Catching up and cutting a Christmas tree

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Christmas tree cutting
So Christmas is about a week away. How did that happen? I left off in October enjoying a warm weekend in Palm Springs and all of a sudden it’s frosty and freezing — yes, we get cold weather and frost in Northern California, it may have finally finished the citrus tree in that I butchered with a trim a few months ago. But you didn’t miss much around here. Our first house closed escrow in the middle of October and was officially sold (yay!), my husband and I celebrated our third wedding anniversary (with no trip for the first time), I had my hair chopped off again, I hosted a baby brunch (don’t call it a shower) at our house for a close friend, then took her maternity photos (then she delivered on Thanksgiving four days later.), hosted Thanksgiving and then cut down our first Christmas tree. We’ve also been spending time with friends and family, stressing about the plans for the house, and working our butts off at our jobs.

Christmas tree cuttingWhile my parents were visiting for Thanksgiving I coerced them into coming along to cut down a tree. There are tree farms near us that hand you a saw and let you loose to choose a noble fir or Monterey pine of your choice. I sought out a tall, narrow tree and this Monterey pine fit the bill.

Christmas tree carryingMy dad, all business when it comes to Christmas trees. :)

Christmas tree carryingThis really feels like our first Christmas tree since we’ve only ever had teeny, potted ones if we had one at all. We didn’t even have ornaments despite this being our seventh Christmas together.

Christmas tree carryingI feel fortunate that we will be spending this Christmas with family and friends.

Christmas tree on the carNow if only these guys could fix our house’s heating system as easily as they can cut down a Christmas tree!

Christmas tree on the carBelieve it or not, we’re still waiting to finalize our house construction plans, hopefully we’ll know more in the new year. I’m still working my patience muscles and the holidays are a welcome distraction.

Have you ever cut down your own Christmas tree or are you a fake tree family?

Drawing Inspiration in Palm Springs

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My mind was blown this past weekend. And just so I don’t start rambling, I’ll start at the beginning: Somehow my husband and I were invited to join in on a weekend in Palm Springs at a friend of my aunt’s newly renovated vacation rental. Now, I’ve been to Palm Springs before and the Coachella Valley vacation destination in Southern California has always been good to me. I’ve been a handful of times for the Coachella Music and Arts Festival and a handful of other times for the warm weather and a pool to sit by. This time was an invite for the latter that sounded wonderful. But this time, when I thought I knew what to expect after having stayed in several “vacation rentals” before, I was stunned when I clicked on this link for the rental and saw basically the house that was in the Mad Men Palm Springs episode.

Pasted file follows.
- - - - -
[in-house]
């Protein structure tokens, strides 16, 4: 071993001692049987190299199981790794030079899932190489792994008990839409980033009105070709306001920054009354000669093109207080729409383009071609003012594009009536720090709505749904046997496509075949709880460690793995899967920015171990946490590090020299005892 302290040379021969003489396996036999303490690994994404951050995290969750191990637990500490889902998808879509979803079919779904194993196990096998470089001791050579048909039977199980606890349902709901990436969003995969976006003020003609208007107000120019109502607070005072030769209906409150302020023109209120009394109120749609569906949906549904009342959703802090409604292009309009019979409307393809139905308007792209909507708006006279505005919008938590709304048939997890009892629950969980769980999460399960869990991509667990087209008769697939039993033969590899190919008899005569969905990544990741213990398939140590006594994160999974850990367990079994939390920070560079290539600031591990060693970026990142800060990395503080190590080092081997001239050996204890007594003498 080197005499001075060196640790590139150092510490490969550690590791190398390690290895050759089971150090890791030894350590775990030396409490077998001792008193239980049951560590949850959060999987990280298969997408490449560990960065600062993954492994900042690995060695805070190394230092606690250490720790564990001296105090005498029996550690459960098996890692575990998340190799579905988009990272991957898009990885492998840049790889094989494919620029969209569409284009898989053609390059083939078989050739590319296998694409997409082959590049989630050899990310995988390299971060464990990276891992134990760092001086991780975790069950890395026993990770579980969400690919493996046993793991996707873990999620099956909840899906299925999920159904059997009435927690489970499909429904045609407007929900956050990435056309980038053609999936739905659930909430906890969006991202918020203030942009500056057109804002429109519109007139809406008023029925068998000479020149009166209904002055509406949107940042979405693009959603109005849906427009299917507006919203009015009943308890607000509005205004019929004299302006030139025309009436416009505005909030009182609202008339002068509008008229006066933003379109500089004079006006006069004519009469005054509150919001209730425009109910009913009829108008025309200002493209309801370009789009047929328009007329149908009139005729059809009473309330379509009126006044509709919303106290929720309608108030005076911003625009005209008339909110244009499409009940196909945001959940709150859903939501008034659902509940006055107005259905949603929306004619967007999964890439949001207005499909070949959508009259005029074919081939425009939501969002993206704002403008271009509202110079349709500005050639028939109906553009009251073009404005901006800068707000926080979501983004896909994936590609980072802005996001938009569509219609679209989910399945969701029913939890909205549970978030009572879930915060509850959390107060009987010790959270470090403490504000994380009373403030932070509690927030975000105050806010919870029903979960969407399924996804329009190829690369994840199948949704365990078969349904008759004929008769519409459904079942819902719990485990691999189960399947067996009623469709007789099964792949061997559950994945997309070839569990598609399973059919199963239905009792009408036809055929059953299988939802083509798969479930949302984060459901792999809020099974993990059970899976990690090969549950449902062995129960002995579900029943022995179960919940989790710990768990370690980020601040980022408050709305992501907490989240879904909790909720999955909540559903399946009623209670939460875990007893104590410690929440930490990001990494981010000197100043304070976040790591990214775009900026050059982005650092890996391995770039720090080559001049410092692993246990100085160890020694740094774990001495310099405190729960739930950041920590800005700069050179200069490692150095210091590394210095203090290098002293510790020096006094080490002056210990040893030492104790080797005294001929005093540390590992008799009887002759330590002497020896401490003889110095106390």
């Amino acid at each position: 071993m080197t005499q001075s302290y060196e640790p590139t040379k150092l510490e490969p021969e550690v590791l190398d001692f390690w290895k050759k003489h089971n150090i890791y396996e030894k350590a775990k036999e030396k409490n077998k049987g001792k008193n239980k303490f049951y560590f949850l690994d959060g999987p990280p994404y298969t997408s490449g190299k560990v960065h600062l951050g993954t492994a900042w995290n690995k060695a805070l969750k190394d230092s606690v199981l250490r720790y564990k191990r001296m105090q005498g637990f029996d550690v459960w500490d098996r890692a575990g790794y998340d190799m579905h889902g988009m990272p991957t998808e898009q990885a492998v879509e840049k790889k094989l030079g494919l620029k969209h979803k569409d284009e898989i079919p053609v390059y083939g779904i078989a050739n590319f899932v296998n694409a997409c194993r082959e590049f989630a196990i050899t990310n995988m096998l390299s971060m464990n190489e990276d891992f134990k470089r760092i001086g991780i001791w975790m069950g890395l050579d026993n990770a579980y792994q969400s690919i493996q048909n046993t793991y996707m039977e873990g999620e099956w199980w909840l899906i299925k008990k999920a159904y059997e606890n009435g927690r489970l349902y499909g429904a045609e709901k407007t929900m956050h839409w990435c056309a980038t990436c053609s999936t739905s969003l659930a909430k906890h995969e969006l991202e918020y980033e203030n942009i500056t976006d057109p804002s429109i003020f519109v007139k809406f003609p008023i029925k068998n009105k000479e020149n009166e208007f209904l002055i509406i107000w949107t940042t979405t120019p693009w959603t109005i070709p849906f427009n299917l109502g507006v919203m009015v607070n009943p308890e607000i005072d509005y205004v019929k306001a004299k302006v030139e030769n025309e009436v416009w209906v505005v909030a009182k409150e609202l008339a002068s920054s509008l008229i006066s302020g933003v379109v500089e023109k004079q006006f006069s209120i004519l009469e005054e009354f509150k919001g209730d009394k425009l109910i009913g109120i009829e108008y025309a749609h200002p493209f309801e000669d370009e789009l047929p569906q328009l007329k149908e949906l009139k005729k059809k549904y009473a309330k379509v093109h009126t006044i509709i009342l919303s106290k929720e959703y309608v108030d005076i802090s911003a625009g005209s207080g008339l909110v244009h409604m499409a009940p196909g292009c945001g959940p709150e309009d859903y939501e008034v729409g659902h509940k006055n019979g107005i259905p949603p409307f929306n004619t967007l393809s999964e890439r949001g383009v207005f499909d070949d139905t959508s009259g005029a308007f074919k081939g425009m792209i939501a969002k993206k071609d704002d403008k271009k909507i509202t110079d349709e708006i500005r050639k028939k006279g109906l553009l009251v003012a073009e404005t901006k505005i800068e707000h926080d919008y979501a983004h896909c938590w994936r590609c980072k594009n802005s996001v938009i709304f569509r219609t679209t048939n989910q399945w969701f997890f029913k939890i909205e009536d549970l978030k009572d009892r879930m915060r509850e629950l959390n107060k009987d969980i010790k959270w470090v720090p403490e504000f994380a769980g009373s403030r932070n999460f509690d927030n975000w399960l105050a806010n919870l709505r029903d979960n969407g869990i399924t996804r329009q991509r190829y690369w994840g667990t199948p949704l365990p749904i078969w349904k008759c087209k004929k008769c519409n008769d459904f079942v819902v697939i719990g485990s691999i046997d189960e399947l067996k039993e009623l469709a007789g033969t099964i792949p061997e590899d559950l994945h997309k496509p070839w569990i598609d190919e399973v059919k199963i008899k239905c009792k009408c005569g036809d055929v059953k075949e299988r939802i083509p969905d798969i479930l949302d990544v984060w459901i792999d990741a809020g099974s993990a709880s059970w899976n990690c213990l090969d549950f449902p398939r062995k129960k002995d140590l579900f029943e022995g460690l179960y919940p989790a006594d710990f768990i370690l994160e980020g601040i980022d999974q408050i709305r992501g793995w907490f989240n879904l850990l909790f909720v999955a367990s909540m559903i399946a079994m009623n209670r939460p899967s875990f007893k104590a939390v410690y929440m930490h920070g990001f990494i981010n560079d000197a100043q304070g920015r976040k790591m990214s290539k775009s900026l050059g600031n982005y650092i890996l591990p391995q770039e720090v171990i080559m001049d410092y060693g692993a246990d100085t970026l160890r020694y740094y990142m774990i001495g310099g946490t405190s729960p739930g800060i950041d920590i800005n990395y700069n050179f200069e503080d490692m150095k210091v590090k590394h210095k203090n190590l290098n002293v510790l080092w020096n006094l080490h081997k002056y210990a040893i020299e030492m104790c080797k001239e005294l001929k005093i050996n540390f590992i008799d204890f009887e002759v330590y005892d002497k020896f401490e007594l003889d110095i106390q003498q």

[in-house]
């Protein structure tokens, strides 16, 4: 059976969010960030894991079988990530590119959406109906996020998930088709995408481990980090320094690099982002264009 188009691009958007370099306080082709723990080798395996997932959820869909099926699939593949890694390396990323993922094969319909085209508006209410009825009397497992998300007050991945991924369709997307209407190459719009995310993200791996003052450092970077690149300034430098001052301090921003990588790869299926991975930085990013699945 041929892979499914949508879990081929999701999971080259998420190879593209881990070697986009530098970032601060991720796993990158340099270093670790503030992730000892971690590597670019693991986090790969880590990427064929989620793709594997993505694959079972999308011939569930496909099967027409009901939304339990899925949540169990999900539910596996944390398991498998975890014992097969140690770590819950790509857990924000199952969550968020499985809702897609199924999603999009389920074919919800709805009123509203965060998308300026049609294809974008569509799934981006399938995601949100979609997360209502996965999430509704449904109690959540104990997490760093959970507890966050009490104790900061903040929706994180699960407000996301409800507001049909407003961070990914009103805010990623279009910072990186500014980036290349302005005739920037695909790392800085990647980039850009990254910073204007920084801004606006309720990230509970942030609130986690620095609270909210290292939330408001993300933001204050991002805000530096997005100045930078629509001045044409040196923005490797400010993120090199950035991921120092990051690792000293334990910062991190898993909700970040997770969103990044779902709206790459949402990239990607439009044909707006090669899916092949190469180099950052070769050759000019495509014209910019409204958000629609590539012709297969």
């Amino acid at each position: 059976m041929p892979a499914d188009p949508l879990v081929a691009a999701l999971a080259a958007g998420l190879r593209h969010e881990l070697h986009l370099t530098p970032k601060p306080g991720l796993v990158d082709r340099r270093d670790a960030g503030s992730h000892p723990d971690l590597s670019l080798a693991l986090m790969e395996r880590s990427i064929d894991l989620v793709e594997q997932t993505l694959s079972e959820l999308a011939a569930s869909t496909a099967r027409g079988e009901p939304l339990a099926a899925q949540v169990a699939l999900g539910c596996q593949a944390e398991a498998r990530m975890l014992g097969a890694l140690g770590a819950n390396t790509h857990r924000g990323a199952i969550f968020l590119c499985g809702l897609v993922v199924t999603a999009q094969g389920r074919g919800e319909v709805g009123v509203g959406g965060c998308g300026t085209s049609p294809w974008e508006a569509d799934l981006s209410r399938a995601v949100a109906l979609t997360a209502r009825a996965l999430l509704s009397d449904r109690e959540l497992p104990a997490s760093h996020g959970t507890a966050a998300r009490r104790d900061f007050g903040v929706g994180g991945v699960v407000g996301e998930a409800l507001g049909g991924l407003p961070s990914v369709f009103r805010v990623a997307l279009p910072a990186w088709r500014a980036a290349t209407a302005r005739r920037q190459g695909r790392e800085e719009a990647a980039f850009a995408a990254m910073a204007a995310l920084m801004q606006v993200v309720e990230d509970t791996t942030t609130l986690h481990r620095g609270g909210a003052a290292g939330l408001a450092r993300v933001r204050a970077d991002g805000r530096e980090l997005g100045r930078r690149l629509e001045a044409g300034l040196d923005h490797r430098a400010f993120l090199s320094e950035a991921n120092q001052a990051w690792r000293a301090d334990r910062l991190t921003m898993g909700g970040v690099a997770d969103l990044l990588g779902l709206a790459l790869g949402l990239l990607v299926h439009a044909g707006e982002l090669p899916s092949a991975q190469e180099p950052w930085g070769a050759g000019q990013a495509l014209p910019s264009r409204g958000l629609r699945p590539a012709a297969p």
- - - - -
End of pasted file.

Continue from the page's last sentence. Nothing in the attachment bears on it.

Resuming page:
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Once I picked my jaw up off the ground I made sure to bring my camera because there was sure to be some good inspiration for our upcoming renovation. We may not be able to include a blue palm in a courtyard like the one above, but the midcentury modern home was a stunna that had beautiful details to be absorbed.

While there was plenty of gorgeous tile to be petted, this was probably my favorite because of the texture and color.
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Love the application of that textured tile in a mostly non-wet place above the tub but I could also imagine it around a fireplace. Somewhere where ease of cleaning doesn’t matter, obviously! I also want to point out the white tile that is used in the rest of the bathroom which you can see a little bit of above and more below. It has a sort of natural texture like wood grain or linen and I absolutely love it. I drooled all over it and will be on the hunt for something similar for our master bathroom.
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The bathroom in “our room” (aka “master #3″… WHOA) was no less impressive. Besides loving the subtle wall color I again loved the big, white, textured tiles used with an accent tile. This time the glossy tile had an almost basket weave pattern to it and you can bet that I got my face all up in its business to check it out. I also loved the color of the mosaic tile and maybe something in a little larger scale would be a good fit for our house?
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I unabashedly borrowed a tape measure to take some measurements to compare what was going on in the house to what we might be able to fit in ours. This vanity was SEVEN FEET WIDE. Huge! We won’t be able to fit one quite so large but we definitely reveled in not stepping on each others toes while getting our mirror time in.